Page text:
2020: A UTAH (STATE) of change


The Utah State Greats celebrates the many meaningful discoveries, engagement and connections the university creates every year.

The 2020 New Year arrived holding the promise of a fresh start and a new decade filled with opportunities to renew goals and build on what Utah State University does best – teaching, research and service. No one could have predicted how it would unfold. By March, the COVID-19 pandemic brought USU and its bustling campus life to a “virtual” standstill, as community and employees were faced with the question: “How do we continue to provide quality education while protecting the health and wellness of our students."

However, in true Aggie fashion, progress went undeterred. Educators, administrators and students alike accepted the challenges with both resiliency and resolve. Online learning was acclimated to and embraced by the student body, as terms like social distancing entered the vernacular.


Campus life in early 2020 brought a new decade filled with opportunities for USU’s campus community.

USU Uintah Basin faculty Seth Lyman was awarded the Clean Air Person of the Year by the Utah Clean Air Partnership.

USU hosted the 14th annual Utah Conference on Undergraduate Research.

Students at all USU campuses were provided free access to the ACT Guide program.


As the COVID-19 pandemic impacts the entire world, USU quickly transitions to online learning to finish spring semester.

Researchers at USU’s Institute for Antiviral Research are at work testing antiviral compounds and licensed drugs for their effectiveness against the novel coronavirus.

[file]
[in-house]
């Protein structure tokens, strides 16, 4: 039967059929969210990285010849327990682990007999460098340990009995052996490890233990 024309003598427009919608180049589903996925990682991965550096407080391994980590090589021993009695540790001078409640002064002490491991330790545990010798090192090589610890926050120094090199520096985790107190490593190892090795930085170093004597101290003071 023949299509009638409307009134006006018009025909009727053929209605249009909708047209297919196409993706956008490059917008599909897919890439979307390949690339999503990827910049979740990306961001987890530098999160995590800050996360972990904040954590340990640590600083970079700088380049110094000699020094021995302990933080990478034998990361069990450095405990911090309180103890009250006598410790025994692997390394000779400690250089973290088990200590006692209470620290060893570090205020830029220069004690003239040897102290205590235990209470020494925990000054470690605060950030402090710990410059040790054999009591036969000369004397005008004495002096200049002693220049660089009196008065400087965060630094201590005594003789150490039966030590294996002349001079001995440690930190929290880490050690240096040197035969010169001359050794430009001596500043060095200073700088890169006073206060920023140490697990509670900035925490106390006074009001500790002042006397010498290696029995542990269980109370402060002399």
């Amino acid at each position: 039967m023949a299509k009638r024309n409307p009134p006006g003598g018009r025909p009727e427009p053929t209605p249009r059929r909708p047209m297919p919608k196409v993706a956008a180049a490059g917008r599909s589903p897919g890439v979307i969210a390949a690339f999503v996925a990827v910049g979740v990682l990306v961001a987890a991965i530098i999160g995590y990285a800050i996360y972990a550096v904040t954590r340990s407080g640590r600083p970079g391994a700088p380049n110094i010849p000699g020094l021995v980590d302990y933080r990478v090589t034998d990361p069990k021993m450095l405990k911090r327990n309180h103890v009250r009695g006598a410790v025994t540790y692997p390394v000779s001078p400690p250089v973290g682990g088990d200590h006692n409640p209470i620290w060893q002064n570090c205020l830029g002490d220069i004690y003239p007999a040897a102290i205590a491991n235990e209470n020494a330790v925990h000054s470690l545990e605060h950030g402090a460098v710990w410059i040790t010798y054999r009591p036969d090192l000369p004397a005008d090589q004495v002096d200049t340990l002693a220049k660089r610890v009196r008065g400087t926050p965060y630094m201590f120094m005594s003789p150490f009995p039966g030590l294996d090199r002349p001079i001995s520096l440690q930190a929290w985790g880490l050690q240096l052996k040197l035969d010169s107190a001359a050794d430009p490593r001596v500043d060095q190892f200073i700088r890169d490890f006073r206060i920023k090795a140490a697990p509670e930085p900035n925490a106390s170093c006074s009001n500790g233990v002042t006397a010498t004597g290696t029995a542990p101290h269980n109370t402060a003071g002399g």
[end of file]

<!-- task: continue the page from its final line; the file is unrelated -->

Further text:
Utah State’s men’s basketball team repeated as Mountain West champions.

Three USU students were named 2020 Goldwater Scholars in a prestigious national competition that recognizes outstanding achievements in science and mathematics.


USU begins planning for a successful fall semester with multiple course delivery methods and pledges for personal responsibility.

A comet, discovered by a space-based telescope built by Space Dynamics Laboratory, was on display for stargazers on Earth with a spectacular light show throughout the summer.

USU’s Class of 2020 from around the world received a surprise graduation box.

USU Professor Janice Brahney made international news for research showing that “microplastics" are accumulating not only in wastewater, rivers and the world’s oceans, but also in the atmosphere.


Nearly 28,000 students returned to USU campuses to continue classes and research with enhanced COVID-19 precautions.

USU Eastern paleontologist Joshua Lively, curator of the Price campus’s Prehistoric Museum, reclassified a prehistoric giant marine lizard mosasaur.

USU scientist developed a new tool to forecast drought and water flow in the Colorado River several years in advance.

USU Interior Design students from the Caine College of the Arts, took second and fifth place in the national in the national dscvr Student Design Competition.